Between the Monaco Pre-rally, the FMCA Rally and just plain ole sightseeing, we had been in Albuquerque for three weeks and were ready to change the scenery and head north to Santa Fe.   Three weeks is a long time to be in one place. . . 

The landscape in northern New Mexico and Santa Fe was breathtaking.  It's amazing to see the terrain change from grazing land, to desert,  to mountains all within your line of sight.    It's not uncommon to see mule deer grazing close to inhabited areas.


Santa Fe is one of the oldest cities in the United States and boasts of many examples of Spanish architecture, Native American influences and modern eateries.   The streets of old town Santa Fe are lined with EXPENSIVE boutique shops housed within buildings that are 100+ years old.  Mixed in are a number of historical homes and churches. 

The Palace of the Governors was built in 1610 and is located on the Plaza in Santa Fe.   It has witnessed first-hand much of New Mexico's colorful history.   As the oldest public building in the United States, the Palace is the history museum of the State of New Mexico.   The historical placard reads "[i]t is a fortress and castle built by order of the Spanish crown (1610-1612).   It has been the seat of government under three flags -- Spanish, Mexican and American."  Each weekend local Native Americans set up a marketplace on the grounds to sell their crafts. [no picture; see  From 1610 to 1910, this was the home of over 100 governors.  

One of the most ornate of the historical buildings is Loretto Chapel.   "Inside the Gothic structure is the staircase referred to as miraculous, inexplicable, marvelous and is sometimes called St. Joseph’s Staircase.   The stairway confounds architects, engineers and master craftsmen.   It makes over two complete 360-degree turns, stands 20’ tall and has no center support.   It rests solely on its base and against the choir loft.   The risers of the 33 steps are all of the same height.   Made of an apparently extinct wood species, it was constructed with only square wooden pegs without glue or nails."   (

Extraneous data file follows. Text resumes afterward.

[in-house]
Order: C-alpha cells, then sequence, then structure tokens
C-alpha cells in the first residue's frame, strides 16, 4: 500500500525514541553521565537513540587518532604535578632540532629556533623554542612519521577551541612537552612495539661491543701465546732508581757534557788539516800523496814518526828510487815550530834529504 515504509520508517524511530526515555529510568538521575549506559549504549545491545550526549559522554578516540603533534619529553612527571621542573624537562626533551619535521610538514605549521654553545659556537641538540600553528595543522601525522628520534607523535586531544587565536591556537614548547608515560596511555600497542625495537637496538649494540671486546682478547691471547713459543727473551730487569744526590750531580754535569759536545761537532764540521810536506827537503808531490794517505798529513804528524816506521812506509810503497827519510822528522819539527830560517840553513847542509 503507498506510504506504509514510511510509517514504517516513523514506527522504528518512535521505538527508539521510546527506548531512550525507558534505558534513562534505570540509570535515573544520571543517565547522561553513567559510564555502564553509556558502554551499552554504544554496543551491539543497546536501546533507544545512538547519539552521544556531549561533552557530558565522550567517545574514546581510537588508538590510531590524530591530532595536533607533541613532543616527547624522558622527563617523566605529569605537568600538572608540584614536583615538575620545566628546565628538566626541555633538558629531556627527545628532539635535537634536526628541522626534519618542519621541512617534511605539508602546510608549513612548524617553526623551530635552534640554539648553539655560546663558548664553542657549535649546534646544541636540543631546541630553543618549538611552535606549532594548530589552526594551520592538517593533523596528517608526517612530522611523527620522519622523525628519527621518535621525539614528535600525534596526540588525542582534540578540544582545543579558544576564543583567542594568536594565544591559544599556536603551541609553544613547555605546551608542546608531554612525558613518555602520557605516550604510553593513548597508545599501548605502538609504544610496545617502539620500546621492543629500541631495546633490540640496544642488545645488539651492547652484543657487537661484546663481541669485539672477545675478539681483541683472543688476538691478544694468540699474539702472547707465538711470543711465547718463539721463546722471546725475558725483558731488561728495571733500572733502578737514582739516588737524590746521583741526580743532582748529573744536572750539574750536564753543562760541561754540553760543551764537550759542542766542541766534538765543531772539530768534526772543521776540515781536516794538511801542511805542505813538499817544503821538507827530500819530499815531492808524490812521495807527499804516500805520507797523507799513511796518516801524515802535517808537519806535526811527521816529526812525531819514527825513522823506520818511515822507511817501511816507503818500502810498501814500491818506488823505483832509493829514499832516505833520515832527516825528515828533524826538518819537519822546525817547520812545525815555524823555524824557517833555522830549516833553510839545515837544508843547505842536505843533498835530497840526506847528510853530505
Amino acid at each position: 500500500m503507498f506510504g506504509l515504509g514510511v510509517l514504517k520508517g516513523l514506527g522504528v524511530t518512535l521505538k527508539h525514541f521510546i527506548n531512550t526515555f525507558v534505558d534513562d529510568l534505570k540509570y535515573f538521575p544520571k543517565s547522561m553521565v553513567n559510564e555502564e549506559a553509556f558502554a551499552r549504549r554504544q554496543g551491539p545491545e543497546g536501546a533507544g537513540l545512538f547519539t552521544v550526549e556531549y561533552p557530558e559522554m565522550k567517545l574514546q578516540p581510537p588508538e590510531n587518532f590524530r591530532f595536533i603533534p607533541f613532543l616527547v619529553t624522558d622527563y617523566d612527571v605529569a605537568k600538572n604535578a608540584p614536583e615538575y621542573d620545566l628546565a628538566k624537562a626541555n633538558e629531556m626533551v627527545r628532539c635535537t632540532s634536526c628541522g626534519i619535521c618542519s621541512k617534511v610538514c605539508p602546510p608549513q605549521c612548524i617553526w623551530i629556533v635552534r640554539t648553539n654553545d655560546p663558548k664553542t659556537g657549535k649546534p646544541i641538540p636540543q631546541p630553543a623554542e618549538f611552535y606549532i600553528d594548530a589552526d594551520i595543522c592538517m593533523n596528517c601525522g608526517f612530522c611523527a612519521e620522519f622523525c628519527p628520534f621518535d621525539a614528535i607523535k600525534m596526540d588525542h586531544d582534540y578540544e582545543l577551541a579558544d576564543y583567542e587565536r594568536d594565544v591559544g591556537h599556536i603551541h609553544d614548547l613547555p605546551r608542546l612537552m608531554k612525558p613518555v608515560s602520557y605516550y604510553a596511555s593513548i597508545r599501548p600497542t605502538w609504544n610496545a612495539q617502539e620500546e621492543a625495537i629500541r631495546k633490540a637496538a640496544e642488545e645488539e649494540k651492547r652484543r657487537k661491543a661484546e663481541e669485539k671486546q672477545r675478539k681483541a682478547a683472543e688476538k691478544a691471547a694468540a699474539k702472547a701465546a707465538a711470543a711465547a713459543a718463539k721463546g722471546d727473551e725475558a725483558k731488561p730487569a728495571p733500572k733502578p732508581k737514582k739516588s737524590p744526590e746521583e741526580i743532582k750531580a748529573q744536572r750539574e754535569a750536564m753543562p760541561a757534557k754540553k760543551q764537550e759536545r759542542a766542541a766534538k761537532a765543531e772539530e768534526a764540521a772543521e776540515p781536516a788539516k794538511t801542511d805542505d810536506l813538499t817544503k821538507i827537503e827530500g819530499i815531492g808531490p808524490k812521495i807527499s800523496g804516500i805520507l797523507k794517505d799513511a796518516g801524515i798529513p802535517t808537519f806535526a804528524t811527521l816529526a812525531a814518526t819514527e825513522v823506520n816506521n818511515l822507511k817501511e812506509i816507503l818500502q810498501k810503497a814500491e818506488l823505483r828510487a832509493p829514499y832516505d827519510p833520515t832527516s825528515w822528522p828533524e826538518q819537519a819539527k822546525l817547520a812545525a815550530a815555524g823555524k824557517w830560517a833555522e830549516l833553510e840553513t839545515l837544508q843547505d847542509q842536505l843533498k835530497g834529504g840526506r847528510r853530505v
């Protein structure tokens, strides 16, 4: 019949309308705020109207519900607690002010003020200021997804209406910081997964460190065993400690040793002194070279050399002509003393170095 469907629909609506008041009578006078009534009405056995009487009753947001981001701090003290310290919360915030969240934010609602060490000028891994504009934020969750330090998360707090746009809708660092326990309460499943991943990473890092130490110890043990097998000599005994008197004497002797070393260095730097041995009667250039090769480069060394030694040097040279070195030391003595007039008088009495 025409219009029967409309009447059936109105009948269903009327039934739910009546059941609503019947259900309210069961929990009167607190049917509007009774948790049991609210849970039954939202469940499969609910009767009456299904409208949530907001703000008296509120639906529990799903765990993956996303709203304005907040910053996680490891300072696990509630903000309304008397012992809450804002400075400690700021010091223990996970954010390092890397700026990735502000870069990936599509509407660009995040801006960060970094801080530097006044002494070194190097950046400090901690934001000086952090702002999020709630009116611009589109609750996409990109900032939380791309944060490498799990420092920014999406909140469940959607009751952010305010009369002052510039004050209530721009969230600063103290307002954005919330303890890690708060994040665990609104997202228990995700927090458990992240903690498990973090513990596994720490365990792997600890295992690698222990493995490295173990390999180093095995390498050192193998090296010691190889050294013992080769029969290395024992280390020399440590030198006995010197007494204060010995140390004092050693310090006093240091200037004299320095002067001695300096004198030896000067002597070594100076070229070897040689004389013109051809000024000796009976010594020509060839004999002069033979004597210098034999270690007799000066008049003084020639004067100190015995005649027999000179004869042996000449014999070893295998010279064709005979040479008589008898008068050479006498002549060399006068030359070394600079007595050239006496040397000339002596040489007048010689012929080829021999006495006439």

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1 -- Native American Sculpture;     2 -- Native American Sculpture;     3 -- Oldest House in the USA, circa 1646 AD; 4 -- Loretto Chapel;
 5 --  Entrance Arch to the Courtyard at Loretto Chapel;  6 -- Fajita Cart;    7 -- Native American Sculpture

We walked through Old Santa Fe on a Sunday afternoon and found the Fajita Cart sitting in the middle of the Plaza.  The atmosphere was just like a hot dog cart in New York City or Boston.  The fajitas were the best we've had on the entire trip!  $4 bought you enough food to feed both of us. . .


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1 -- Mission;    2 -- Original Exterior Wall;    3 -- Ceiling Beam in Mission;    4 -- Original Tower Bell

The San Miguel Mission is the oldest mission church in America, built in the early 1600's to minister to the needs of the Indian servants of the Spaniards. It's a beautiful old building that is the perfect example of the pueblo mission style of architecture.  The Mission is open to visitors.  As you enter the Mission, you can "feel" the almost 400 years of history that the walls have seen.  If you look closely at Photo 1, off to the left you will see a stucco building -- that's the Oldest House in the USA (Photo 3, above).



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1 -- Los Alamos Water Tower;   2 -- Bradbury Science Museum;   3 --  Fat Man Atomic Bomb;   4 -- Los Alamos Highway Marker (damaged by forest fire); 
 5 -- Jeep in the Snow;  6 -- March 20th/75 degrees in NM Mountain;   7 -- Elk Crossing